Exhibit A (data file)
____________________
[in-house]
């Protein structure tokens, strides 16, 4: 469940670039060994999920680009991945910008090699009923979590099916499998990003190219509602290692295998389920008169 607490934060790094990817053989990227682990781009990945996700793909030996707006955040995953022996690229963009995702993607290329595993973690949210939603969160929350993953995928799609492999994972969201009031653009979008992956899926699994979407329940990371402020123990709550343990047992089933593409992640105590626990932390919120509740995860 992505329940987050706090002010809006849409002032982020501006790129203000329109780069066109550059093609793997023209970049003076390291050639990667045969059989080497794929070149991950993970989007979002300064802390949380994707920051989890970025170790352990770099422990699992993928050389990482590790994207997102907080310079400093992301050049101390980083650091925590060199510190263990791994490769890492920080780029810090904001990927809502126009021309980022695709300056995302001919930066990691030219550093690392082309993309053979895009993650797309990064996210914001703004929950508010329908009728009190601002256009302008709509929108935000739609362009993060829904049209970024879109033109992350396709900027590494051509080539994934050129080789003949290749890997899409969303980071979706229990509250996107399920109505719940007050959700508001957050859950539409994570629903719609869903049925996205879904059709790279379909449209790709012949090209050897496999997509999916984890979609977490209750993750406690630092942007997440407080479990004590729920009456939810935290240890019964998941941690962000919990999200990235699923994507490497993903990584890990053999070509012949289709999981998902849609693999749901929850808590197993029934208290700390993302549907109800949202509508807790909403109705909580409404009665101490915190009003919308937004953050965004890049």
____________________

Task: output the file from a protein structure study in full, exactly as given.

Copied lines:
[in-house]
């Protein structure tokens, strides 16, 4: 469940670039060994999920680009991945910008090699009923979590099916499998990003190219509602290692295998389920008169 607490934060790094990817053989990227682990781009990945996700793909030996707006955040995953022996690229963009995702993607290329595993973690949210939603969160929350993953995928799609492999994972969201009031653009979008992956899926699994979407329940990371402020123990709550343990047992089933593409992640105590626990932390919120509740995860 992505329940987050706090002010809006849409002032982020501006790129203000329109780069066109550059093609793997023209970049003076390291050639990667045969059989080497794929070149991950993970989007979002300064802390949380994707920051989890970025170790352990770099422990699992993928050389990482590790994207997102907080310079400093992301050049101390980083650091925590060199510190263990791994490769890492920080780029810090904001990927809502126009021309980022695709300056995302001919930066990691030219550093690392082309993309053979895009993650797309990064996210914001703004929950508010329908009728009190601002256009302008709509929108935000739609362009993060829904049209970024879109033109992350396709900027590494051509080539994934050129080789003949290749890997899409969303980071979706229990509250996107399920109505719940007050959700508001957050859950539409994570629903719609869903049925996205879904059709790279379909449209790709012949090209050897496999997509999916984890979609977490209750993750406690630092942007997440407080479990004590729920009456939810935290240890019964998941941690962000919990999200990235699923994507490497993903990584890990053999070509012949289709999981998902849609693999749901929850808590197993029934208290700390993302549907109800949202509508807790909403109705909580409404009665101490915190009003919308937004953050965004890049």